How Camouflaged Insects Protect Themselves in Nature

These camouflaged insects and bird use their coloring and shapes to blend into nature's landscape and keep themselves safe from predators.

| April/May 2003

Learn how camouflaged insects and birds are able to protect themselves in nature.

In nature, things are not always as they seem.

The firefly, a male Photinus pyralis, winks his best come-on wink as he flies through the summer night: Turning on his light for precisely half a second while swooping upward, he scribes a tiny illuminated "j" in the blackness. Light off, he cruises seven seconds, then — swoop, blink, another "j." Over and over, he trips his light fantastic in seven-second cadence. On the grass below, an appreciative female answers each "j" three seconds later with a half-second glow, a response that identifies her as a P. pyralis too, and a willing one at that. Encouraged, he draws near and lands next to his newfound mate. The female turns to him, grasps him in her forelegs — and, crushing his body between powerful jaws, devours her would-be lover's juicy innards.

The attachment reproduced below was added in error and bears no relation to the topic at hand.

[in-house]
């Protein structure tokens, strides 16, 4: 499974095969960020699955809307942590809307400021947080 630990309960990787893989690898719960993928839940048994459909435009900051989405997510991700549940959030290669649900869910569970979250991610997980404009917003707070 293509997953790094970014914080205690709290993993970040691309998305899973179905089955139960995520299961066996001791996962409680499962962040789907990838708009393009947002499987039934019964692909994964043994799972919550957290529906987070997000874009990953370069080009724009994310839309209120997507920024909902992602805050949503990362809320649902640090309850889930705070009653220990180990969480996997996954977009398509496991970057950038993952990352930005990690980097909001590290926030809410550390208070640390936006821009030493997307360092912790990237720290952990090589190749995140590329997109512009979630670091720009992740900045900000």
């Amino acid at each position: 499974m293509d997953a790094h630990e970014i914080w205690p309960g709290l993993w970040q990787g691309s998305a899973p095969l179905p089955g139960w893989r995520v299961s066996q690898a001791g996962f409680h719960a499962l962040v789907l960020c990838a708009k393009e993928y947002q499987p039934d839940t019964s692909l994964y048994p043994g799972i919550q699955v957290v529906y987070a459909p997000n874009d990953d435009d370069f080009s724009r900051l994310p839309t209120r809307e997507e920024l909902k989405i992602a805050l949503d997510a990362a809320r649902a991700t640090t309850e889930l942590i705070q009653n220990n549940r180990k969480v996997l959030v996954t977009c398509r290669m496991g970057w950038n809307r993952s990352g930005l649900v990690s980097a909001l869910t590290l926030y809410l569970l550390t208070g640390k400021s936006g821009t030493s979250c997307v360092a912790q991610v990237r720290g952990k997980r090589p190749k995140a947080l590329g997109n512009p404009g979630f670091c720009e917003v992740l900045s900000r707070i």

Such are the dining habits of female Photuris fireflies, a whole different genus. Having cracked the code of the others' love talk, they lure in tasty Photinus males — and meals — by mimicking the come-hither flashes of Photinus females.

Sneaky? Yes, but hardly unique in nature. Mimicry — the practice of imitating something you're not to gain some kind of advantage — is widespread. Bugs do it, birds do it, reptiles and amphibians and even mammals do it. It's a predator-eats-prey world out there, and a little evolved trickery can mean survival.

Camouflaged Insects: Hiders and Hollerers

The simplest form of mimicry is Camouflage. The fundamental idea with camo, though, is not to imitate some other creature, but some other thing. The benefit in a locust treehopper resembling a locust thorn, a toad the pebbles on which it hops, a snake the leaves in which it slithers, is plain. A predator is less likely to bother you when you seem inanimate and inedible.

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